The research was performed at the University of Western
Australia Future Farm near Pingelly in Western Australia
(32
300
2300S, 116
590
3100E) between November 2013 and
August 2014. Two hundred Merino ewes aged between 4 and
7 years were sourced from the ‘Maternal Efficiency Flock’
(Rosales Nieto et al. 2013). All ewes had full pedigree
records. Ewes were artificially inseminated with semen from
four Merino sires, and those identified to be pregnant were
allocated into three replicates of each of the two treatment
groups, namely, control or vitamin D supplementation during
late pregnancy. The ewes were shorn in November 2013 before
artificial insemination. Lambing occurred during late April–early
May 2014 and lambs were weaned in early August 2014.
Animal management and treatments
Ewes were managed to achieve a body condition score greater
than three for joining. Oestrus was synchronised in ewes via
controlled internal drug releases (Eazi-Breed CIDR® Sheep
and Goat Device, Zoetis, Sydney, NSW, Australia) that were
inserted into the vagina of all ewes 14 days before artificial
insemination and were withdrawn 48 h before artificial
insemination. One day before artificial insemination, the ewes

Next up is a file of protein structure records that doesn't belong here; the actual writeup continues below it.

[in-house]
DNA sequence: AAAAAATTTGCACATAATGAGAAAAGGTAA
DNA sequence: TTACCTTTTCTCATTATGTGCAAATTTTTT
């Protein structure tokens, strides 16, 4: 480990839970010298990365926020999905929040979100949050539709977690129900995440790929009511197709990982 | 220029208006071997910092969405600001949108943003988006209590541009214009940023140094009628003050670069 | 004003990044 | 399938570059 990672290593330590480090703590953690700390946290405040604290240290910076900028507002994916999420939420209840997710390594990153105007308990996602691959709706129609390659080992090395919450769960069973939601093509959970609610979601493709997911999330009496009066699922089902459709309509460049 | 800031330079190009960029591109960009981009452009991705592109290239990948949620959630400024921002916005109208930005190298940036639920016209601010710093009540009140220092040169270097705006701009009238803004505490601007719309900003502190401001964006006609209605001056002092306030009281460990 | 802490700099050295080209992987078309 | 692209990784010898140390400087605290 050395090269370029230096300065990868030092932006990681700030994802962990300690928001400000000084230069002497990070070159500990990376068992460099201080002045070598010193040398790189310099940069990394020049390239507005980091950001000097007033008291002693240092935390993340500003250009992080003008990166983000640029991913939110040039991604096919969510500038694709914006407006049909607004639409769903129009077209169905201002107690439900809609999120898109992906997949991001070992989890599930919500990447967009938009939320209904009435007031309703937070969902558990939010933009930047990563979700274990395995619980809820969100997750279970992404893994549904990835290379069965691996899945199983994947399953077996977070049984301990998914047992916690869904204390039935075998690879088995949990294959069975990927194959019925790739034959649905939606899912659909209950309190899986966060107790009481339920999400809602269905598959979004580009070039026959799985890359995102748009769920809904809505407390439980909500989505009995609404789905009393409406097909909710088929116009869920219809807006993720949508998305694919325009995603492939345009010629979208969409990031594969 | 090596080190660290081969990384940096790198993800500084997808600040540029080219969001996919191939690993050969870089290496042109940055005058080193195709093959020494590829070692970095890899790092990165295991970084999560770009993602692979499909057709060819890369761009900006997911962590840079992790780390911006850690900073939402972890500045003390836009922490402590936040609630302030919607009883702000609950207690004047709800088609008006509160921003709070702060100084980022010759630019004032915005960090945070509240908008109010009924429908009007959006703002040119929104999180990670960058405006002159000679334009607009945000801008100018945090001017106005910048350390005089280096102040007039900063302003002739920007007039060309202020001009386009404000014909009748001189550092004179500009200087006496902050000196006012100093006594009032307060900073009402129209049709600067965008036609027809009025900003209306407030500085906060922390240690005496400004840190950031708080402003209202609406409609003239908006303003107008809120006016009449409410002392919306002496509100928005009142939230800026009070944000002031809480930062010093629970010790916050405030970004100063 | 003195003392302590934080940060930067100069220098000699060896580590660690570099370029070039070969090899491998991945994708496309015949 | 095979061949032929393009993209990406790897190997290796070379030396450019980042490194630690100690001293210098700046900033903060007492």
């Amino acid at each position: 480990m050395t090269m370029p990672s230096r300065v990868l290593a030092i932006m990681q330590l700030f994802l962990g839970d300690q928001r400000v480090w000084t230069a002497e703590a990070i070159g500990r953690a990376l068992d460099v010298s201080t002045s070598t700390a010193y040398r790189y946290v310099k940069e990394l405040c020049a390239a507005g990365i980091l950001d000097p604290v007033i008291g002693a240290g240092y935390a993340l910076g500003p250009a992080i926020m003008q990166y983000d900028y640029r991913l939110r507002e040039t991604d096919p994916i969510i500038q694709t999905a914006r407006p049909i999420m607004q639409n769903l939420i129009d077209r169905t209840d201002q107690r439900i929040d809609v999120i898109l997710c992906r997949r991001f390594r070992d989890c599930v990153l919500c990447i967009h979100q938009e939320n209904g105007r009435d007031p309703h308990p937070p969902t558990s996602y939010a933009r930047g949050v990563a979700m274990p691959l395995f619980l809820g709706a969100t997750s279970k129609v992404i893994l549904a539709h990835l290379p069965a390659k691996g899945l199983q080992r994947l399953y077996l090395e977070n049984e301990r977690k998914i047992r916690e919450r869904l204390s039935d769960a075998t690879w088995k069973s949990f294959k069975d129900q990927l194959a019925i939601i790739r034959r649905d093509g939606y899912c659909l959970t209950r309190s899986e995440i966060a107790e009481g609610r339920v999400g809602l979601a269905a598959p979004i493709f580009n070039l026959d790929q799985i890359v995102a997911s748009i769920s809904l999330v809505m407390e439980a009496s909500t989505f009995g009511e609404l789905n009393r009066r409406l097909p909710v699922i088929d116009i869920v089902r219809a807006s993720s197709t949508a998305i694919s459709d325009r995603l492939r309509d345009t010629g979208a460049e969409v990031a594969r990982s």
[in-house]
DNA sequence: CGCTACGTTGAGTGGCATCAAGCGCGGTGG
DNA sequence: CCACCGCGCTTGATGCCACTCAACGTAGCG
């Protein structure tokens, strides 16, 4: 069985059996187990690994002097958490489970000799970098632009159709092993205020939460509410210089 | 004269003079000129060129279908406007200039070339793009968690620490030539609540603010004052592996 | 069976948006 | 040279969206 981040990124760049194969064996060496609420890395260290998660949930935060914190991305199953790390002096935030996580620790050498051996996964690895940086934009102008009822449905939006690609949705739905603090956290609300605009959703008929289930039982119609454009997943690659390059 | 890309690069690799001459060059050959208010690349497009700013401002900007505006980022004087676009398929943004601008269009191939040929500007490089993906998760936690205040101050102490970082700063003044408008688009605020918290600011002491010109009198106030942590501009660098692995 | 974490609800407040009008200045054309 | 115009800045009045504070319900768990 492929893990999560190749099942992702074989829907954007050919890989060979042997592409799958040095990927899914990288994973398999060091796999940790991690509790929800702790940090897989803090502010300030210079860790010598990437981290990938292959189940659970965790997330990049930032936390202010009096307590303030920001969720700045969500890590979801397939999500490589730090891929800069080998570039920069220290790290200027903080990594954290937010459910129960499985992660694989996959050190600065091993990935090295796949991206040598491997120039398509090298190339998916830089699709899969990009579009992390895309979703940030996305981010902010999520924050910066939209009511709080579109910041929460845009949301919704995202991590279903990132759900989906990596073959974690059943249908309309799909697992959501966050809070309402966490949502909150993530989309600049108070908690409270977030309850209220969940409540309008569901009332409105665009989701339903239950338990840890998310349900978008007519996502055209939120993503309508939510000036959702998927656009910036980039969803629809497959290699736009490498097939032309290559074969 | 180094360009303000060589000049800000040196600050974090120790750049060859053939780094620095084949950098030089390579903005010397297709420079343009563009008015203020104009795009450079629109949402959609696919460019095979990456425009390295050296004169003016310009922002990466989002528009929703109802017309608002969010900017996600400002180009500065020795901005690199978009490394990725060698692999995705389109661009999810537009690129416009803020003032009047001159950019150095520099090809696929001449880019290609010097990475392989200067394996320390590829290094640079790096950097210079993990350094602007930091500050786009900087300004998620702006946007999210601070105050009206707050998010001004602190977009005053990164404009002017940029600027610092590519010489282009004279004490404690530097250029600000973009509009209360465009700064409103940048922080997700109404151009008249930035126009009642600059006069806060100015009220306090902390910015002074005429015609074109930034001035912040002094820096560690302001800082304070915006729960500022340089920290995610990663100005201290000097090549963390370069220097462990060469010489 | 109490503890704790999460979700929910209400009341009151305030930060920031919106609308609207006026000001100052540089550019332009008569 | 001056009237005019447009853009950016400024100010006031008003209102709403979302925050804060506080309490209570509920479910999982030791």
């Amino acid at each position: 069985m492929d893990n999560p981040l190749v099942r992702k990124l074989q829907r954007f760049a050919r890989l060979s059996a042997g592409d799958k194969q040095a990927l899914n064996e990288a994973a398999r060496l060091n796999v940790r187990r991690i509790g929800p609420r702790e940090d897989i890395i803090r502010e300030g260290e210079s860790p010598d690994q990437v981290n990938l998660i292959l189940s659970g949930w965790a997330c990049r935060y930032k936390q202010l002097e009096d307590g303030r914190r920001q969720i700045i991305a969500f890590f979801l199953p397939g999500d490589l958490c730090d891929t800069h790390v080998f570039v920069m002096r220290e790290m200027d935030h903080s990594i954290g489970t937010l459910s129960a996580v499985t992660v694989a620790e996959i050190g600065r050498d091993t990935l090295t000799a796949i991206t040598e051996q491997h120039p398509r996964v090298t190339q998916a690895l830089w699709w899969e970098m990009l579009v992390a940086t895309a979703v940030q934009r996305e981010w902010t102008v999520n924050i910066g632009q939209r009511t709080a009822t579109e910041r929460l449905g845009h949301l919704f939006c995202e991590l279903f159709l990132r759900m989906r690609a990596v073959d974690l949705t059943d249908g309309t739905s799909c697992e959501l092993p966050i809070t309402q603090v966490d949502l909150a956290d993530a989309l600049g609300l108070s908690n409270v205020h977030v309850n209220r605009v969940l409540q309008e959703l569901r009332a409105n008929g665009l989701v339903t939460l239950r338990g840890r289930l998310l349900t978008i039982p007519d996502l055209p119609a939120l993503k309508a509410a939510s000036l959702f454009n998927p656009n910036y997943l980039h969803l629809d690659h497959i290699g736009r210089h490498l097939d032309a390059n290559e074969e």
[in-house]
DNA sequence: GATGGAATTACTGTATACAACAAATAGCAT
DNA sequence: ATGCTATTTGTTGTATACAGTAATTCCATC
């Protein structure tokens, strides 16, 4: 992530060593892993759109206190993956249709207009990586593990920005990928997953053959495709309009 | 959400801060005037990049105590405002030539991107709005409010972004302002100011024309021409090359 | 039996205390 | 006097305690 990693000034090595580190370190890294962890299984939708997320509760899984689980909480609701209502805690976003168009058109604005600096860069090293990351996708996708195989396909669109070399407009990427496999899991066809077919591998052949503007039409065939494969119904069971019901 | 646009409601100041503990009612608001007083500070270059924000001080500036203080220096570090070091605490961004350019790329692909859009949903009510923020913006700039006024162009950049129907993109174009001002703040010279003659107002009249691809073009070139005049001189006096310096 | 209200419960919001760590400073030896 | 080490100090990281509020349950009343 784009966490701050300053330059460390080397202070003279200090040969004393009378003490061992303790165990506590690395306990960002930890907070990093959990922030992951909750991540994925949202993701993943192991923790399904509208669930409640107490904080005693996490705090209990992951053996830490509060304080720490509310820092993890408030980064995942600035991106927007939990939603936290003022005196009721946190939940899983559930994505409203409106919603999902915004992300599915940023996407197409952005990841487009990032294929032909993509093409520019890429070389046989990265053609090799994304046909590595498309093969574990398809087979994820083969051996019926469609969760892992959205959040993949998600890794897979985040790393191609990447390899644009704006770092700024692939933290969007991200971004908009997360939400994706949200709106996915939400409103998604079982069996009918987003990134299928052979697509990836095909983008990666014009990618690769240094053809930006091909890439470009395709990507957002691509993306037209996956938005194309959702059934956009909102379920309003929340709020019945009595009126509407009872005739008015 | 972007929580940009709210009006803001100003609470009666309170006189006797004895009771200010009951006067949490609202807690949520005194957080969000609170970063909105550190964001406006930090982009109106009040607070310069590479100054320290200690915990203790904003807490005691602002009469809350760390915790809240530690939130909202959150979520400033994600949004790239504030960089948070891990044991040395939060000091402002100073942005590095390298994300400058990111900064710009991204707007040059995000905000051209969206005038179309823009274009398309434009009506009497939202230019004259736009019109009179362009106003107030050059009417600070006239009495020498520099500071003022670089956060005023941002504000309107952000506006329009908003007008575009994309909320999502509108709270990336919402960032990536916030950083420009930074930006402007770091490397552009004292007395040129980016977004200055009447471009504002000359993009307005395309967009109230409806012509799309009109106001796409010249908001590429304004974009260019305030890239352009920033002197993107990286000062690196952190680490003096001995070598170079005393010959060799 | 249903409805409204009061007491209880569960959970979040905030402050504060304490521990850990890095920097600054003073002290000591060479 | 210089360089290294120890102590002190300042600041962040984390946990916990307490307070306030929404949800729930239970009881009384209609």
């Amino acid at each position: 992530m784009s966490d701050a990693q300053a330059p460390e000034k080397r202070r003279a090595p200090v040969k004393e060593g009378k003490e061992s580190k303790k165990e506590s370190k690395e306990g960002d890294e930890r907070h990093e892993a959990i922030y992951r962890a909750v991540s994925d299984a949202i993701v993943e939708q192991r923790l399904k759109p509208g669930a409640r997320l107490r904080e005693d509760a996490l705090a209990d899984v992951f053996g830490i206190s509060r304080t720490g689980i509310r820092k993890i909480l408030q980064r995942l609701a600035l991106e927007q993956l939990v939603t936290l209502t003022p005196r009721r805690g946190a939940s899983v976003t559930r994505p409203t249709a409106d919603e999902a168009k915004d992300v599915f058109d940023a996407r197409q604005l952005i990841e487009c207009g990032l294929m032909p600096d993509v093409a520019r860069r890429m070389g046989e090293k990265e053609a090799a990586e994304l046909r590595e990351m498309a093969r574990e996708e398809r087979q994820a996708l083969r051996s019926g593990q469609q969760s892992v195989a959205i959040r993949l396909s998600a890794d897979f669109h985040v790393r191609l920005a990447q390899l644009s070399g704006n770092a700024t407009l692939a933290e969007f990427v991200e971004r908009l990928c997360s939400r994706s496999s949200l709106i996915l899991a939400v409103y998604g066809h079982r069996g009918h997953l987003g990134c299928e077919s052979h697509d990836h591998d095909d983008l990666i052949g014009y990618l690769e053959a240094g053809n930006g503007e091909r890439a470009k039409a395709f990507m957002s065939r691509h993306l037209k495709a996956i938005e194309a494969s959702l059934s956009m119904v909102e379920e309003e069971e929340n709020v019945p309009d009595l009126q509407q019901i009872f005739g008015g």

were weighed and body condition was scored (Jefferies 1961).
Ewes were artificially inseminated laproscopically in November
2013. Semen from the four sires was allocated to the ewes
according to their age and liveweight and condition score
before insemination. The ewes were managed as a single flock
and grazed the same paddocks until Day 113 of pregnancy.
Ewes were pregnancy scanned via trans-abdominal
ultrasonography on Day 55 of pregnancy to identify singleand twin-bearing ewes (Fowler and Wilkins 1984). After
confirmation of pregnancy status, ewes were weighed and
condition scored every 1–2 weeks and nutrition was managed
accordingly, so as to achieve a body condition score of 2.5 at
lambing. The ewes grazed paddocks with very low levels of dry
annual pastures and, on average, were supplemented with
700 g/day of supplementary feed (52% lupins (13.9 MJ ME/kg
DM and 31.2% CP), 31% oats (12.8 MJ ME/kg DM and 12.2%
CP) and 17% oaten chaff (9.3 MJ ME/kg DM and 7.6% CP))
between pregnancy scanning and lambing.
On Day 111 of pregnancy, ewes were administered a
clostridial 6-in-1 booster vaccine (Glanvac® 6, Zoetis). Ewes
were then allocated into three replicates for each of the two
treatment groups, namely, control or vitamin D supplementation,
according to ewe age, sire of the lamb, pregnancy status, and
liveweight and condition score at insemination (n = 17–20 ewes
per treatment per replicate). The control group (n = 58) consisted
of ewes receiving no additional nutritional treatments. Ewes
supplemented with vitamin D (n = 53) received an injection of
cholecalciferol (vitamin D3; Bova Compounding, Sydney, NSW,
Australia) at Days 113 and 141 of pregnancy. On each occasion,
1.0 · 106 IU cholecalciferol, in oil, was injected intramuscularly
into the hind-limb. Each replicate of the two treatments was
combined after the first injection of cholecalciferol and the three
flocks of 37 control and vitamin D ewes grazed separate prelambing plots until Day 141 of pregnancy. At this time, the ewes
within each replicate were reallocated to a lambing plot according